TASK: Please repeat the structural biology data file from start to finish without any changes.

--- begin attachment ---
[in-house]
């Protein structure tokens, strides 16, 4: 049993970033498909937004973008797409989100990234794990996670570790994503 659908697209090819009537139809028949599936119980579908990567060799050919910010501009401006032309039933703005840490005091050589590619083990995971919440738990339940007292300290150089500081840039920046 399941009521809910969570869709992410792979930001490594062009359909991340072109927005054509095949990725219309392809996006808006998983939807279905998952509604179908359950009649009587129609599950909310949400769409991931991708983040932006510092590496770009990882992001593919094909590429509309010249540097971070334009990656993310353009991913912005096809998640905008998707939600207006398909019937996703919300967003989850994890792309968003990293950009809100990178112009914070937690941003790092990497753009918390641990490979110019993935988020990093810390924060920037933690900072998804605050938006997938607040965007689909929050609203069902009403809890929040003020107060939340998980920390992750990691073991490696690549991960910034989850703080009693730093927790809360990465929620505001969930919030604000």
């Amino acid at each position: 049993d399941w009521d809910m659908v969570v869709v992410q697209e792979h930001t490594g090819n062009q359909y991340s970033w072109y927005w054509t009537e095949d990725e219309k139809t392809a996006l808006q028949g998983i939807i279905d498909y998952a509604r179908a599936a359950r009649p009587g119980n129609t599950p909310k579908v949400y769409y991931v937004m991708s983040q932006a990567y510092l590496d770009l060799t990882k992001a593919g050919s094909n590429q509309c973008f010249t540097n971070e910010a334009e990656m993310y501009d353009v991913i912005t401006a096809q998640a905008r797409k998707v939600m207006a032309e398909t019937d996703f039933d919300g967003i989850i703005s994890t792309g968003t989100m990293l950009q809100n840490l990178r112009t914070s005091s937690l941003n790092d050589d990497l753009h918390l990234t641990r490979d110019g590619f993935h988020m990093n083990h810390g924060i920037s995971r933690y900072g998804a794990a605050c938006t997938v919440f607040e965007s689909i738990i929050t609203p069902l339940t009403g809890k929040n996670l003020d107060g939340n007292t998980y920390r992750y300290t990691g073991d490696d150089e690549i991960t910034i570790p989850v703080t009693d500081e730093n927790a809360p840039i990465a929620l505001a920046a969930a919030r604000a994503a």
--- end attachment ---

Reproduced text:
[in-house]
């Protein structure tokens, strides 16, 4: 049993970033498909937004973008797409989100990234794990996670570790994503 659908697209090819009537139809028949599936119980579908990567060799050919910010501009401006032309039933703005840490005091050589590619083990995971919440738990339940007292300290150089500081840039920046 399941009521809910969570869709992410792979930001490594062009359909991340072109927005054509095949990725219309392809996006808006998983939807279905998952509604179908359950009649009587129609599950909310949400769409991931991708983040932006510092590496770009990882992001593919094909590429509309010249540097971070334009990656993310353009991913912005096809998640905008998707939600207006398909019937996703919300967003989850994890792309968003990293950009809100990178112009914070937690941003790092990497753009918390641990490979110019993935988020990093810390924060920037933690900072998804605050938006997938607040965007689909929050609203069902009403809890929040003020107060939340998980920390992750990691073991490696690549991960910034989850703080009693730093927790809360990465929620505001969930919030604000």
């Amino acid at each position: 049993d399941w009521d809910m659908v969570v869709v992410q697209e792979h930001t490594g090819n062009q359909y991340s970033w072109y927005w054509t009537e095949d990725e219309k139809t392809a996006l808006q028949g998983i939807i279905d498909y998952a509604r179908a599936a359950r009649p009587g119980n129609t599950p909310k579908v949400y769409y991931v937004m991708s983040q932006a990567y510092l590496d770009l060799t990882k992001a593919g050919s094909n590429q509309c973008f010249t540097n971070e910010a334009e990656m993310y501009d353009v991913i912005t401006a096809q998640a905008r797409k998707v939600m207006a032309e398909t019937d996703f039933d919300g967003i989850i703005s994890t792309g968003t989100m990293l950009q809100n840490l990178r112009t914070s005091s937690l941003n790092d050589d990497l753009h918390l990234t641990r490979d110019g590619f993935h988020m990093n083990h810390g924060i920037s995971r933690y900072g998804a794990a605050c938006t997938v919440f607040e965007s689909i738990i929050t609203p069902l339940t009403g809890k929040n996670l003020d107060g939340n007292t998980y920390r992750y300290t990691g073991d490696d150089e690549i991960t910034i570790p989850v703080t009693d500081e730093n927790a809360p840039i990465a929620l505001a920046a969930a919030r604000a994503a």